From the great dinosaurs of the past to the birds and mammals who have vanished in our era, are vast numbers of animals have gone extinct, never to be seen again. And while large-scale planetary upheavals caused most of prehistory's extinctions, man has been the primary culprit during the current 12-million-year-old Holocene Era. Human myopia and inattention have caused many of these recent disappearances, and continue to endanger surviving species.
Papini, a Florence native with over 70 books and numerous awards to her name, uses whimsical drawings to tell the stories of twenty extinct animals, from their origins to their disappearances.
She imagines that those twenty animals continue to look down from a place above us where they can finally live in peace, safe from war and other dangers. Animals like the silent and alluring Saudi Gazelle (Gazella saudiya), which was exterminated by hunters and now "grazes in the clouds and gallops upwind."
Many of them lived in the southern seas, others on northern coasts, and still others on the planet's most remote islands. They will never again soar through our skies, and they no longer go loping through our fields and savannas. Like the white lion (Panthers leo krugeri), "too visible even from afar," who for centuries was so legendary that his color came to symbolize the goodness of animal creation.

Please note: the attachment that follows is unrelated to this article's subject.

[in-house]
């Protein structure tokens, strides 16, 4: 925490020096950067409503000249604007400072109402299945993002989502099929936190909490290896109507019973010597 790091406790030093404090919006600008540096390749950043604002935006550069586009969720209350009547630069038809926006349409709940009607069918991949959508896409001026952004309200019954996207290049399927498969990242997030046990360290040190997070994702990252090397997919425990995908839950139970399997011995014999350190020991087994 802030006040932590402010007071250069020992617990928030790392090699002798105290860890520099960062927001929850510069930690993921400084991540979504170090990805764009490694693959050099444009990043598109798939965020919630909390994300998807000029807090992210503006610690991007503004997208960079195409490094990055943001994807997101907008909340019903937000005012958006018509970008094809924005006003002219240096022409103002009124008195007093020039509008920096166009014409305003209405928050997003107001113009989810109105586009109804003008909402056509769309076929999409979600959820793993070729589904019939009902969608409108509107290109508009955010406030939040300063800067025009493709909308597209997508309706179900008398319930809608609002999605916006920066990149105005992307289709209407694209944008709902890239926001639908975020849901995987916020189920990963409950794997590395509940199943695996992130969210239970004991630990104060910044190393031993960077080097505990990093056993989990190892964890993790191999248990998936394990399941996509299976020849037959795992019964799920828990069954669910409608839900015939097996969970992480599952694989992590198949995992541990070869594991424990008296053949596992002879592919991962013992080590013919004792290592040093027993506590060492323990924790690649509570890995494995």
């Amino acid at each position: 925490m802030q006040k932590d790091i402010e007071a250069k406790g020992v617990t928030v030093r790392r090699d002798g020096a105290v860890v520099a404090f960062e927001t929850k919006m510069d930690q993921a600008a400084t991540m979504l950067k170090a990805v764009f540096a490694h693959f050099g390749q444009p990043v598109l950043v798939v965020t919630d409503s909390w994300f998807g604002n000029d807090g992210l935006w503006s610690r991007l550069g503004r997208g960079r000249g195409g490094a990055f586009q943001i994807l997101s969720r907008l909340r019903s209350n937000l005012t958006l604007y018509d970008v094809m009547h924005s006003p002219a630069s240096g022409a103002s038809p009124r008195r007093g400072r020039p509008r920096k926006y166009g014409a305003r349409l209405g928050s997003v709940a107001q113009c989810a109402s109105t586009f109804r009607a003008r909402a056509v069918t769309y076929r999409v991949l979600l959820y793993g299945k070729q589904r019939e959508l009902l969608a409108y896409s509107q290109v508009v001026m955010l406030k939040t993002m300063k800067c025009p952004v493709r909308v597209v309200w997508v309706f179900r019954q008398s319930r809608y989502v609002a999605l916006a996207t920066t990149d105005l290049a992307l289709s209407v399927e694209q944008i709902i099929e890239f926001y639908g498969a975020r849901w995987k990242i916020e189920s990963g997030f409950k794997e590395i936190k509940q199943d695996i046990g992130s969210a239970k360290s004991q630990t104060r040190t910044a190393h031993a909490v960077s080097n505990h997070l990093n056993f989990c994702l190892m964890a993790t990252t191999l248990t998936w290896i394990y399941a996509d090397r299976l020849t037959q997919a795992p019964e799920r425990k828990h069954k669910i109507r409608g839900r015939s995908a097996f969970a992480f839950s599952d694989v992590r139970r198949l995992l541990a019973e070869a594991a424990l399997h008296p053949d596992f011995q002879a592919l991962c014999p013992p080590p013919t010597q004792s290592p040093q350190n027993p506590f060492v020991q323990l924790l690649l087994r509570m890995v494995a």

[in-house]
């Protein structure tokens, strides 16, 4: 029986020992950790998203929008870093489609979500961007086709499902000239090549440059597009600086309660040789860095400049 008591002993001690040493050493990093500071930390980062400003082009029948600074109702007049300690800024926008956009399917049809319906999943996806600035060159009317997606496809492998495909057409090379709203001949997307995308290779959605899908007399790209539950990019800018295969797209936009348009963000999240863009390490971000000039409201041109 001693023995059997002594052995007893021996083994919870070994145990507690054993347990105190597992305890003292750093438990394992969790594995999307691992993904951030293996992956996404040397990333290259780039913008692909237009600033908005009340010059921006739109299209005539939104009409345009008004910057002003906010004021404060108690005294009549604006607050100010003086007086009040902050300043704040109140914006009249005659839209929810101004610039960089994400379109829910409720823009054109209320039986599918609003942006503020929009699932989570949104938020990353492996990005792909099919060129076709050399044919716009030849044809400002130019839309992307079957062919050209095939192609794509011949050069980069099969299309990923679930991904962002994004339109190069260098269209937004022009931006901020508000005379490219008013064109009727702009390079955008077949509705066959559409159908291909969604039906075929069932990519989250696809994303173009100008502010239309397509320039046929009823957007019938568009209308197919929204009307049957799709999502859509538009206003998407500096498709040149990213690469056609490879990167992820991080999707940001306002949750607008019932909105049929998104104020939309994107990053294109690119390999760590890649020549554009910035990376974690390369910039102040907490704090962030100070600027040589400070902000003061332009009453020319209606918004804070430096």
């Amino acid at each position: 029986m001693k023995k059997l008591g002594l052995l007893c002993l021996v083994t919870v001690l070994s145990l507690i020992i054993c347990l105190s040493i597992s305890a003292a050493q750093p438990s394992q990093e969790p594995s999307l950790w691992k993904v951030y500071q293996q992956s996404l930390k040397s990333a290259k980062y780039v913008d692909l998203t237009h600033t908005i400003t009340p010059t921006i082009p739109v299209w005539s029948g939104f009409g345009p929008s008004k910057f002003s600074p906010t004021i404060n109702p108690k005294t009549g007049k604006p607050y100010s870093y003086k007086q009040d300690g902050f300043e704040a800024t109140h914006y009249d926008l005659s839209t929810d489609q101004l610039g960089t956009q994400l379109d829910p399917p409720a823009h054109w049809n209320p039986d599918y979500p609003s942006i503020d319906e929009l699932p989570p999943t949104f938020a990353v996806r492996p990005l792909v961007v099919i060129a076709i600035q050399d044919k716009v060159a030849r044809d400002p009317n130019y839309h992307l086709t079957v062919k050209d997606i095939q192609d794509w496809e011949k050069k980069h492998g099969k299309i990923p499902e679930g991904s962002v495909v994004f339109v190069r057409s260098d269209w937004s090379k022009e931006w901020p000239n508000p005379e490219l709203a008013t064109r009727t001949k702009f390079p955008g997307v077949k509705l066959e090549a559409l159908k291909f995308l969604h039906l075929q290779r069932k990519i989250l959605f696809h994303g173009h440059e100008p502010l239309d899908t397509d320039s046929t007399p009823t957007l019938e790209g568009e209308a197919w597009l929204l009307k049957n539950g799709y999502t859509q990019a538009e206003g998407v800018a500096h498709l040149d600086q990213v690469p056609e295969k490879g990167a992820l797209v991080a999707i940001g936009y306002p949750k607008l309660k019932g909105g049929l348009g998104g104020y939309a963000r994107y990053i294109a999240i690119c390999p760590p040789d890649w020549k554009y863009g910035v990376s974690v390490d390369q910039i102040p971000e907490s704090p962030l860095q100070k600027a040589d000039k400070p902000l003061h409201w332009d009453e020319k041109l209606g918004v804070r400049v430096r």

Nor will we ever again see the Visayan warty pig (Sus cebifrons).
Nor the Javan tiger (Panthera tigris sondaica), which lived on its Indonesian island namesake.
And not the half-zebra, half-horse quagga, named for the sound it made.
Many of them will never return to swim in our rivers and oceans, like the baiji (Lipotes vexillifer), a freshwater dolphin from China's Yangtze River who now "gives back to the world by laughing at the sky."
Season after season they disappear, often all that remains of them is an odd name: the ivory-billed woodpecker, the Tecopa pupfish (from the Mojave desert), the dodo (a wingless bird too ungainly to fly), the Guadelope amazon, and so many others.
Thanks to Papini and her drawings, these animals return to life at least on these pages, each of which asks that we not forget, and that we carry on without continuing to make the same mistakes.
This post originally appeared on HuffPost Italy and was translated into English.